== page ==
The experience, he said, had meant getting to know his colleagues in a different way. “For all of us who came after Pina, we’ve been going into something that exists and others know the journey of those pieces. It’s lovely to start on a blank page with everyone.”

There was, Jennings added, much positive energy in the company that wasn’t there when he joined. “Even five or six years ago, the idea of new work would have been taken differently,” he said. “I think it was a feeling of stepping into an unknown place, and perhaps some fear about that.”

That fear was a concern for Oyen, 40, who is an artist in residence at the Norwegian National Ballet and also runs his own theater group, Winter Guests. “One of my concerns was: Will they want this?” he said in a telephone interview. But, he said, he realized that “if it was terrifying for me, it must have been more so for them. Some of them have only ever worked with Pina, and they must feel, that’s all I know. It’s brave of them, too.”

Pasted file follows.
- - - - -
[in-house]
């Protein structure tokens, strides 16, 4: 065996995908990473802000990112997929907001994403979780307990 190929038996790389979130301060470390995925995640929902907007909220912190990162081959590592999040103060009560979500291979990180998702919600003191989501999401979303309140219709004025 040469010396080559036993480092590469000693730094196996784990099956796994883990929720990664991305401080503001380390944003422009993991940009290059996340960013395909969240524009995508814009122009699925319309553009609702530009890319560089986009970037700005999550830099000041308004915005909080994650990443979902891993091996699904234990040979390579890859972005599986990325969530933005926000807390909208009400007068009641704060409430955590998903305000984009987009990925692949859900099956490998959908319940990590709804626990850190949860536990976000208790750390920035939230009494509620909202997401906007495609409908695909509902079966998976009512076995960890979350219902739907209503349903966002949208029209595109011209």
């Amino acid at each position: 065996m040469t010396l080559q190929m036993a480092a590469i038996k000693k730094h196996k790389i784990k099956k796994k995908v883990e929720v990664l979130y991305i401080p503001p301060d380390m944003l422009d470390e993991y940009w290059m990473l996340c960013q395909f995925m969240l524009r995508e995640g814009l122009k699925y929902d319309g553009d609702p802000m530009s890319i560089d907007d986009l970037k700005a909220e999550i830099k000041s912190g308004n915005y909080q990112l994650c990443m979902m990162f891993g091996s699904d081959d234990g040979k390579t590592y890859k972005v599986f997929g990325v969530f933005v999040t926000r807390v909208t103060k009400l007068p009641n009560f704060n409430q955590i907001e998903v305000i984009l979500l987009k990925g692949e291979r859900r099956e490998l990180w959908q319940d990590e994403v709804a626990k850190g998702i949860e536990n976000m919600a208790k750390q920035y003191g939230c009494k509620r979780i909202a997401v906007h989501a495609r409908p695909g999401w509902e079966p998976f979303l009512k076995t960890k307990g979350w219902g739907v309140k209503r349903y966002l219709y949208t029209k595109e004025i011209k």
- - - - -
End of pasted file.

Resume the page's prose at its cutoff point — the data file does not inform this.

Beginning a weeklong workshop with the dancers in June in the Lichtburg — a former cinema that the Tanztheater Wuppertal has used for rehearsals since 1981 — was, he said, “like stepping into a temple. I felt that history was in the air, all these stories that had been lived in this room. And I felt constantly that there was an empty seat there.” Oyen asked the dancers just to “talk and get to know each other.” There was a bit of skepticism, he said, but they slowly opened up, sharing stories of how they came to the company. “It felt like uncorking something; it was emotional,” he said. “If they weren’t eager to create before, they are now I think.”